By Stephanie Kelly
NEW YORK (Reuters) - Global shares shattered records and European stocks closed higher on Thursday, bolstered by upbeat data from the world's largest economies, while the euro hovered near a three-year high and the U.S. dollar fell against major currencies.
MSCI's gauge of stocks across the globe broke a new record, <.MIWD00000PUS> last gaining 0.83 percent.
The ADP National Employment Report on Thursday showed that U.S. private employers added 250,000 jobs in December, marking the biggest monthly increase since March.
The Dow Jones Industrial Average <.DJI> rose 161.5 points, or 0.65 percent, to 25,084.18, sailing past the 25,000-mark for the first time.
"With the Dow Jones hitting 25,000 for the first time, there seems no end in sight to a stock market rally spurred on by much stronger-than-expected jobs data for December, offering yet further evidence of the strength of the U.S. economy," said Jacob Deppe, head of trading at online trading platform Infinox in London, in a note.
The S&P 500 <.SPX> gained 13.82 points, or 0.51 percent, to 2,726.88 and the Nasdaq Composite <.IXIC> added 14.07 points, or 0.2 percent, to 7,079.60, with both indexes hitting fresh highs.
Separately, China's services sector activity hit its highest level in more than three years and manufacturing data from Japan came in strong. Services PMI data also showed the euro area was close to its best growth in seven years, confirming a strengthening economy was boosting corporate activity.
The euro zone's STOXX 50 <.STOXX50E> had its best day since April 2017, closing up 1.68 percent. London's FTSE <.FTSE> set a record on Thursday, up 0.32 percent, while Tokyo's Nikkei <.N225> - Asia's biggest market - had earlier shot to its highest since 1992 and was up 3.26 percent.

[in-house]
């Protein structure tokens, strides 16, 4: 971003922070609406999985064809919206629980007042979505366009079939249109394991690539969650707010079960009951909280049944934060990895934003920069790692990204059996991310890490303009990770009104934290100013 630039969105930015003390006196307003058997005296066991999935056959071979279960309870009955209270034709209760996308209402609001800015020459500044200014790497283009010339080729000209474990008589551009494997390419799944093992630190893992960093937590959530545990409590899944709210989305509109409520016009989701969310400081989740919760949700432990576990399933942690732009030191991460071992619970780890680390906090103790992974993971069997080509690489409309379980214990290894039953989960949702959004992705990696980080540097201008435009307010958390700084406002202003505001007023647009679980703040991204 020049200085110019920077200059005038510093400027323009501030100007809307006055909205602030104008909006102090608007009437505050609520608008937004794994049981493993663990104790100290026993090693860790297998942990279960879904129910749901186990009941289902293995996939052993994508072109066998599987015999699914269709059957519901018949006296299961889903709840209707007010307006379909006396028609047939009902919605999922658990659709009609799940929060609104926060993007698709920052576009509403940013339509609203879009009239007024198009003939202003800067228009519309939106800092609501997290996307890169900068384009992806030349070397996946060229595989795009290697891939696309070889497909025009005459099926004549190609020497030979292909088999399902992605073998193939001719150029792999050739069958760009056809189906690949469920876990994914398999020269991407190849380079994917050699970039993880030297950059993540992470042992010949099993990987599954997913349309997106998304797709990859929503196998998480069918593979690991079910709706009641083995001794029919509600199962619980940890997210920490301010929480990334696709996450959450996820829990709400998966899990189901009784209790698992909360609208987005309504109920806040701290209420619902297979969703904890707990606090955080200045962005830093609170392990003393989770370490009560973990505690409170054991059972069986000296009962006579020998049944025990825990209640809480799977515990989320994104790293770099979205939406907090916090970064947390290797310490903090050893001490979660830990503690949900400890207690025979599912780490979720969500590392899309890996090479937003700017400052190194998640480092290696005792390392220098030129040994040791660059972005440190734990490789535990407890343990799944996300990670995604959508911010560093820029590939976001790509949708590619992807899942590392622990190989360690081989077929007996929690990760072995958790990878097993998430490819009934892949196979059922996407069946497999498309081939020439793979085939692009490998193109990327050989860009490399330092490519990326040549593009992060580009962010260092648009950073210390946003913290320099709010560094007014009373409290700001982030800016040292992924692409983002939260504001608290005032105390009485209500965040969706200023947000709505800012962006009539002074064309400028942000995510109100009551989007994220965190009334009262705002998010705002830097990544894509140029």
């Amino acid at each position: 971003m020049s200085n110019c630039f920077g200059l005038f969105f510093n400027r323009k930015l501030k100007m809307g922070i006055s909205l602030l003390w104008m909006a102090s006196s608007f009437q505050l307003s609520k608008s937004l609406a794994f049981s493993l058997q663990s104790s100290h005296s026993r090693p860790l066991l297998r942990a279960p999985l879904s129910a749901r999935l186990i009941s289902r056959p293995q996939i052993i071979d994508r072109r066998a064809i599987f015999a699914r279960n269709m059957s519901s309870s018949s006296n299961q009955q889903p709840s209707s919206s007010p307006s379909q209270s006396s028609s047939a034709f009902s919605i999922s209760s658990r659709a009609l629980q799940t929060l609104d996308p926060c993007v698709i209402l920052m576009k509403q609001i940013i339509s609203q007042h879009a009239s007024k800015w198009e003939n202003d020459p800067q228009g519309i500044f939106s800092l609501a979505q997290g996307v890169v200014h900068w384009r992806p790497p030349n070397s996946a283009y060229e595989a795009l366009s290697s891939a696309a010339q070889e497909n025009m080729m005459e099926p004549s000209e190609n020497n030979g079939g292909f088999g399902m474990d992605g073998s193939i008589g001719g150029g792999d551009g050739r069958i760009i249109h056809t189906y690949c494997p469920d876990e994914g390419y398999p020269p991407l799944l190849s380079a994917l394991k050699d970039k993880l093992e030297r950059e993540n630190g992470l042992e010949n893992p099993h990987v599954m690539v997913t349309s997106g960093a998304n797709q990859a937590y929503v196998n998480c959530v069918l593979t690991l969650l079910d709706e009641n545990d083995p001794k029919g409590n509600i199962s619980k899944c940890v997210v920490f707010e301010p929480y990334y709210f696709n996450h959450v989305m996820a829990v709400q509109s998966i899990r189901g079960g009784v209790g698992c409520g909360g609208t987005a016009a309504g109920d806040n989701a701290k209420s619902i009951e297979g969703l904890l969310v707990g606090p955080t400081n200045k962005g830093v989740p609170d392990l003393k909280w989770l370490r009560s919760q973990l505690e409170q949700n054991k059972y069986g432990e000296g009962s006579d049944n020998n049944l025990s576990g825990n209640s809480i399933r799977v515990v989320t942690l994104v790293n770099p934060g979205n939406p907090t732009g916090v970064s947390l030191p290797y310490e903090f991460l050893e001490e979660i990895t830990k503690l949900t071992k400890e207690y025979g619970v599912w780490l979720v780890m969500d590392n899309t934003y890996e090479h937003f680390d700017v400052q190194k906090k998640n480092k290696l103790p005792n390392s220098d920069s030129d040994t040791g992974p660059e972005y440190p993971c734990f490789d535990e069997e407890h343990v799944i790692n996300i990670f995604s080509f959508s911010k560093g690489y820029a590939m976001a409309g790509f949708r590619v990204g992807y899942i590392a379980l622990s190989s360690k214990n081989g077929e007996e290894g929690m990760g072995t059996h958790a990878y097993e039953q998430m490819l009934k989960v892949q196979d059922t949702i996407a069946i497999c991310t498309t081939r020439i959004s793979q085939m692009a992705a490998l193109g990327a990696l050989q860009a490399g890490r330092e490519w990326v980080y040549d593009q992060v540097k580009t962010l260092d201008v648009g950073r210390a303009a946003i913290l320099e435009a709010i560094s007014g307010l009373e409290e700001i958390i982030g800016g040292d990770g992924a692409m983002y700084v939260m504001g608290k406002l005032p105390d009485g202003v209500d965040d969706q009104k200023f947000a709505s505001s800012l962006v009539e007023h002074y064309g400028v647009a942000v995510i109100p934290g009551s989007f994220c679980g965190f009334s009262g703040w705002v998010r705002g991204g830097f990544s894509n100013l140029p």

MSCI's broadest index of Asia-Pacific shares outside Japan <.MIAPJ0000PUS> closed up 0.49 percent, scaling a decade-high peak as a fifth day of gains in China helped emerging market stocks <.MSCIEF> to a six-and-a-half year high.
Those gains come after Wednesday's release of the minutes from the Federal Reserve's mid-December meeting that did little to change a view that it will stick to measured increases in U.S. interest rates.
The minutes showed policymakers expect U.S. President Donald Trump's tax overhaul will boost consumer spending but are still uncertain about the wider impact the stimulus would have on factors such as inflation.
The euro resumed a rally that has taken it near its highest levels in three years, while the U.S. dollar index <.DXY>, which measures the greenback against a basket of major currencies, failed to hold its previous session's gains after upbeat U.S. data and minutes from the Federal Reserve.
The euro <EUR=> rose 0.42 percent to $1.2063, while the dollar index was down 0.26 percent.
The Japanese yen weakened 0.29 percent versus the greenback at 112.83 per dollar, while Sterling <GBP=> was last trading at $1.3541, up 0.20 percent on the day.
U.S. Treasury yields rose, with two-year yields hitting a more than nine-year peak as upbeat December private hiring data boosted expectations that the Fed would raise interest rates at its March policy meetings.
Benchmark 10-year notes <US10YT=RR> last fell 3/32 in price to yield 2.4543 percent, from 2.445 percent late on Wednesday.
The 30-year bond <US30YT=RR> last fell 4/32 in price to yield 2.7894 percent, from 2.783 percent late on Wednesday.
Oil rose above $68 a barrel to its highest since May 2015 after unrest in Iran sparked concerns about supply risks and with support coming from OPEC-led output cuts and demand-boosting cold weather in the United States.
U.S. crude <CLcv1> rose 0.68 percent to $62.05 per barrel and Brent <LCOcv1> was last at $68.01, up 0.25 percent on the day.
(Additional reporting by Helen Reid, Marc Jones, Alex Lawler and Jemima Kelly in London, Gertrude Chavez-Dreyfuss and Richard Leong in New York; Editing by Bernadette Baum and Nick Zieminski)